Food Challenge Finalist Update (CitySprout)

Kakaxi device installation on MacDonald Farm at McGill University in Montreal, Quebec

Kakaxi device installation on MacDonald Farm at McGill University in Montreal, Quebec

Last year, after pitching CitySprout during the Food Challenge Prize event, I had the opportunity to meet Mr. Taizo Otsuka of Japan. As an entrepreneur and investor, Mr. Otsuka has helped to launch 15 companies and 2 non-­profit organizations. After the Great Tohoku Earthquake in 2011, he set his sights on raising agricultural awareness and started a non-­profit in Japan called, "Tohoku Kaikon" literally translated as "cultivation of the Tohoku Region.” support and grow a new generation of sustainable farmers. 
The “Tohoku Kaikon” publication’s goal is to support and grow a new generation of sustainable farmers. By enhancing the connection between consumers and food-­producing areas, consumers have the opportunity to connect with the people that are producing the food they eat. The monthly magazine publication is delivered to regular subscribers along with a certain food highlighted as the feature of the month. 
In the months following the Food Lab Challenge, Mr. Otsuka and I had the chance to talk about the state of our food system. I became fascinated with the idea that while we were talking about hyper-­local solutions, our food system is global and that we are facing the same growing problem, farmers are getting older and few young people are taking up farming as a profession. 
We were able to recognize the similarities of CitySprout (online farmers market) and Tohoku Kaiko (information sharing platform) and have since partnered and created a new social platform, Kakaxi, to connect people to farmers and the story behind food. What has come from our relationship is the merging of the two concepts to create a Farm to Table social network that uses the Kakaxi smart-­farm monitoring device to directly connect consumers with diversified, organic, and “CSA farmers” in their area.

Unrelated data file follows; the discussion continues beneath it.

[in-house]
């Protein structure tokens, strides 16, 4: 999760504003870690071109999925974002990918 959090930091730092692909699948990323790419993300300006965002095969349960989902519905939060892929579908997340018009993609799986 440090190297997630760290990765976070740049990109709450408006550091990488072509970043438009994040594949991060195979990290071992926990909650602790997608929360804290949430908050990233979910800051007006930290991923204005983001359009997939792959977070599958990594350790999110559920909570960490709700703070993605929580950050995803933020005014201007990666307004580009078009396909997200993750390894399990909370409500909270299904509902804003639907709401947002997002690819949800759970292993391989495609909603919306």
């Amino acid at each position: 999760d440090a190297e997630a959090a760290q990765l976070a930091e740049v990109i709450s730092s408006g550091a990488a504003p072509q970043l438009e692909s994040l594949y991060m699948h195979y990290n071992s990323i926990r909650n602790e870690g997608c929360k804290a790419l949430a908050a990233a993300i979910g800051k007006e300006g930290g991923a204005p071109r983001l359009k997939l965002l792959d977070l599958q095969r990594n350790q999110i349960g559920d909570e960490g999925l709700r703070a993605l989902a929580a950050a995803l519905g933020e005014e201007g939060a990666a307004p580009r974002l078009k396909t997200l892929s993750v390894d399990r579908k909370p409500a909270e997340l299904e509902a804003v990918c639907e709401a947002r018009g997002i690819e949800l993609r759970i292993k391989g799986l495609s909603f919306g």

We know that farmers are busy, many are not accustomed to new technology. We have developed this device to help farmers provide information to customers and allow customers understand the story and conditions behind production. We are currently in a test-­marketing phase and we will begin distributing the device “rent-­free” to CSA-­style organic farms nationwide in Spring 2016. 
The device itself is solar powered with internal sensors that collect key data from the atmosphere (temperature, day length, humidity). External soil sensors pull key vitals, can measure sap flow (photosynthesis), and wind gradient as well. Additionally, the device is fitted with a time-­lapse camera that will take snapshot photos of the farm to be shared with consumers showcasing the seed to harvest story of their food. The device is Bluetooth enabled and stores data in cloud for easy access.